23 May 2016
DrillOrDrop also reported live from the meeting of North Yorkshire’s planning committee which decided Third Energy’s plans to frack at Kirby Misperton. This post from the second day included the final vote, by seven in favour and four against, which came at 6.51pm. Over the two days, councillors heard statements from 73 people against the application and 15 in favour. Link to post
12 January 2016
At 9.56am, there were reports of large numbers of police at the site. An hour later, Cheshire Police confirmed the road had closed and at 11.13am the force tweeted that High Court officials had moved onto the site to enforce an eviction order. By just after 5pm, the camp had been cleared of people. Nine people were arrested. At trials later this year, the cases against five people were dismissed. Another two were found guilty and an eighth person was acquitted. The final trial is due to go ahead next year. Link to post
4 February 2016
This post gave a day-day preview of the public inquiry into Cuadrilla’s application to frack for shale gas at Preston New Road and Roseacre Wood in the Fylde area of Lancashire. The inquiry at Blackpool Football Club eventually ran to 19 days and heard from 26 expert witnesses and 143 members of the public. Link to post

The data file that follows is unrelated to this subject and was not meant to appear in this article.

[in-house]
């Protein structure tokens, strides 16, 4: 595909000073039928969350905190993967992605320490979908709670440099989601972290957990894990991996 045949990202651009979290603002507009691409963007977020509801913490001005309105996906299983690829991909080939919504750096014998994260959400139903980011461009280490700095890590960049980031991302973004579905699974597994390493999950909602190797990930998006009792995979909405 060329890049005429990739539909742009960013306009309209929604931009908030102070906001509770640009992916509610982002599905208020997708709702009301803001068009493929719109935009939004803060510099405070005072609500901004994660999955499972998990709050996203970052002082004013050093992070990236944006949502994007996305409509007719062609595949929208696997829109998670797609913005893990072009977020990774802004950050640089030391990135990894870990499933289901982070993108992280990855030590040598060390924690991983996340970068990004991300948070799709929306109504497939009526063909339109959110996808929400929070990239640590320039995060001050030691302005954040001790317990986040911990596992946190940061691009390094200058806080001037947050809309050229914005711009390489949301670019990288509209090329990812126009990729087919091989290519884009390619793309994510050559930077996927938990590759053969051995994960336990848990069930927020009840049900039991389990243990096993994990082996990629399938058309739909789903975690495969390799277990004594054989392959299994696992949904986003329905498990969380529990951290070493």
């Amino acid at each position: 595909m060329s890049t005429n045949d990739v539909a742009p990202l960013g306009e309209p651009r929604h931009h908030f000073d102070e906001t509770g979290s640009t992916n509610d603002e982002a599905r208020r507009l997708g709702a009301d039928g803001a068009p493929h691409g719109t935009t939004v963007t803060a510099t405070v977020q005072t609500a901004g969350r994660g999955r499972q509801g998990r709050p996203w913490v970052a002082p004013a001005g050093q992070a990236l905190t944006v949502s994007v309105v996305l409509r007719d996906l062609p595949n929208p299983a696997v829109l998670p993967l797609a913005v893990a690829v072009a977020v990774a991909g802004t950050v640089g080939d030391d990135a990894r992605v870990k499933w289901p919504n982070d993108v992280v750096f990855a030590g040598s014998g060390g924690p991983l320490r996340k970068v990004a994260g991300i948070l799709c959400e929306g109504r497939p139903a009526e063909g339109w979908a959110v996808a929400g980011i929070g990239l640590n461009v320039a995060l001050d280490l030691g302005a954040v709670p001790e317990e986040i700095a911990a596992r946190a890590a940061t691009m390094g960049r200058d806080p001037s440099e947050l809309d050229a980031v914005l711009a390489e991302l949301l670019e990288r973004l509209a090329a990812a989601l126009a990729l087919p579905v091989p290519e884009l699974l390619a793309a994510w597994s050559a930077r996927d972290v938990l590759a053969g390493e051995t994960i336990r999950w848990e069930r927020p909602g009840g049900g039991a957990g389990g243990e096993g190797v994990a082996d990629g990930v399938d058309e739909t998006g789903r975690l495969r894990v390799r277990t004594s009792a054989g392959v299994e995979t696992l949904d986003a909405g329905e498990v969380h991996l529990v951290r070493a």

24 October 2016
Nicky Hollins and her daughter Ruby attracted international attention when they installed a sofa, plants and coffee table at a branch of Barclays in York. They said they wanted to bring home their opposition to the bank’s investment in Third Energy, which by then had permission to frack at Kirby Misperton (see post 5). Link to post
24 June 2016
Several hundred people gathered at Blackpool Law Courts when the prominent anti-fracking campaigner, Tina Rothery, was ordered to provide information about her finances. She faced legal costs of more than £55,000 in a long-running legal dispute with Cuadrilla. Miss Rothery told the court she would not comply with the order because she regarded the action as an abuse of the court. She was later ruled to be in contempt of court and threatened with prison but the case was discharged just before Christmas (see runners-up, number 2). Link to post
31 January 2016
A leaked letter by the then secretaries of state for energy, environment and local government, confirmed that the government proposed to take decisions on fracking away from local councils. The letter, sent to the then chancellor, George Osborne, was written days after Lancashire County Council refused permission to Cuadrilla to frack in the Fylde. It proposed classifying shale gas sites as nationally significant infrastructure. Link to post
And the runners-up were …
12. Breaking: No jail for anti-fracking campaigner, Tina Rothery – case discharged (9 December 2016)
13. No national limits on density of fracking sites, says Minister (15 June 2016)
14. Judgement reserved in High Court challenge over fracking in North Yorkshire (23 November 2016)
15. UK MPs put on legal notice of fracking risks (26 April 2016)